Let defendants know likely sentence
Grenville Cross looks at the benefits for all of a transparent system that allows judges to reveal the likely sentence if a defendant were to plead guilty, and says it's time Hong Kong adopted the practice
"Justice," said Lord Atkin, "is not a cloistered virtue." Each year, thousands of people are prosecuted for criminal offences, with many contesting their guilt. If imprisonment is a possibility, the defendant will usually wish to know the likely sentence, if he or she pleads guilty at the outset. Although the defendant's own lawyer will try to give him an accurate assessment, the trial judge is best placed to give a correct indication. Yet, the law requires him to hold his peace.
For some offences, such as drug trafficking, rape and robbery, sentencing guidelines have been issued by the appeal courts, so a defendant can see what sentence he is likely to receive if convicted after a trial. Moreover, the defendant will know that, if he pleads guilty, there will usually be a sentencing discount of one third, as this demonstrates remorse and saves the time of the court.
However, for many offences, guidelines do not exist and, in any event, the specific factors of an offence may place the case outside the ambit of the guidelines.
In Hong Kong, the idea that a judge can tell a defendant what sentence will be imposed if he or she pleads guilty has, following practice elsewhere, been disapproved. The concern has always been that if the judge indicates the sentence in advance, this may pressure the defendant into pleading guilty and deprive him of a free choice in the matter. As former Court of Appeal judge William Silke once commented: "It is of major importance that there be no appearance of a defendant striking a bargain with the court."
Although the disapproval of early sentencing indications derives from English practice, the system in England and Wales has itself recently undergone fundamental change, and our jurisprudence must now catch up. Advance indications of sentence are now recognised as being of great value to the defendant, as well as to the legal system. After all, the defendant is basically concerned with the likely sentence, and if informed he or she might well decide to save everyone's time and expense and plead guilty. As England's former Bar chairman, Queen's Counsel Robert Seabrook, once noted, it is "absurd that people go through a trial because they don't know what sort of a sentence a judge has in mind".
In 2001, England's former Court of Appeal judge Sir Robin Auld, who had been asked by the lord chancellor to consider how the courts could best deliver justice, concluded that, provided safeguards were in place, it should be open to a judge, if requested by a defendant, "to indicate the maximum sentence in the event of a plea of guilty at that stage and the possible sentence on conviction following a trial". This would assist the defendant and his lawyers to assess the merits of a guilty plea, and enable an informed decision to be taken on the way forward.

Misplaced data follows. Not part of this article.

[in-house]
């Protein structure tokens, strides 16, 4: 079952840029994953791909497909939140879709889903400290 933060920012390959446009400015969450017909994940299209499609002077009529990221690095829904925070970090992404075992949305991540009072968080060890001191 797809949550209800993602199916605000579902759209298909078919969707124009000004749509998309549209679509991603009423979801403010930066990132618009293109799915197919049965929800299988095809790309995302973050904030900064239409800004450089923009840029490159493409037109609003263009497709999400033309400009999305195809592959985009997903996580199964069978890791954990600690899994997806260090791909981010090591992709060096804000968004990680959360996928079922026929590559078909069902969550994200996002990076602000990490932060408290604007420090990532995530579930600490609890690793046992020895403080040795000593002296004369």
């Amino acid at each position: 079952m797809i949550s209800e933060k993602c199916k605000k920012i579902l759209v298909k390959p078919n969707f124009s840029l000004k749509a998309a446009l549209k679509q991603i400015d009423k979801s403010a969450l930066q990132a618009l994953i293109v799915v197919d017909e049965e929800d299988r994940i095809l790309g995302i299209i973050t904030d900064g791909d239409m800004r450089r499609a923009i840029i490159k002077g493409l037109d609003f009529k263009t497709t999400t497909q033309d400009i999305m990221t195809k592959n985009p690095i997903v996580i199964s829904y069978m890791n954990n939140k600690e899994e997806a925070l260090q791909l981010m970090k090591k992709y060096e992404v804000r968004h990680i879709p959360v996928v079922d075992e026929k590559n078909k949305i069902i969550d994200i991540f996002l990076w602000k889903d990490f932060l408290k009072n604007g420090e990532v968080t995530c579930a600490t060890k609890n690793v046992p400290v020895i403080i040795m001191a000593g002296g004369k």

Of course, under such an arrangement, the defendant must be told that he should not plead guilty unless he accepts his guilt, but the benefits of a transparent system of sentencing are obvious.
After all, guilty pleas lead to fewer time-consuming trials, with a corresponding saving of precious judicial resources and taxpayers' money. They also ensure that cases awaiting hearing dates are more speedily listed. Moreover, many defendants who only plead guilty at the last minute will be more ready to enter timely pleas if they know at the outset what the maximum sentence will be. In an era of effective case management, the defendant is surely entitled to be told by the judge where he stands, and not to be left in the dark.
In 2005, the English Court of Appeal decided that it was proper for a judge, if asked, to indicate to the defendant his or her view of the maximum sentence to be imposed, upon a guilty plea. England's then chief justice, Lord Woolf, said the change "simply substitutes the defendant's legitimate reliance on counsel's assessment of the likely sentence with the more accurate indication provided by the judge himself".
The duty of a judge, after all, is to manage the case as efficiently as possible from the outset, and this must include being completely frank with the defendant. A different culture now prevails in our legal system, and a more transparent pre-trial approach is in everybody's interests.
The effective administration of justice does not in any way endanger the right of a defendant to enter the plea he wishes, and anything that can be done to enable the defendant to make an informed decision on the conduct of his case is to be encouraged.
Grenville Cross SC, an honorary professor of law at the University of Hong Kong, is the sentencing editor of Hong Kong Cases and Hong Kong Archbold, and the co-author of Sentencing in Hong Kong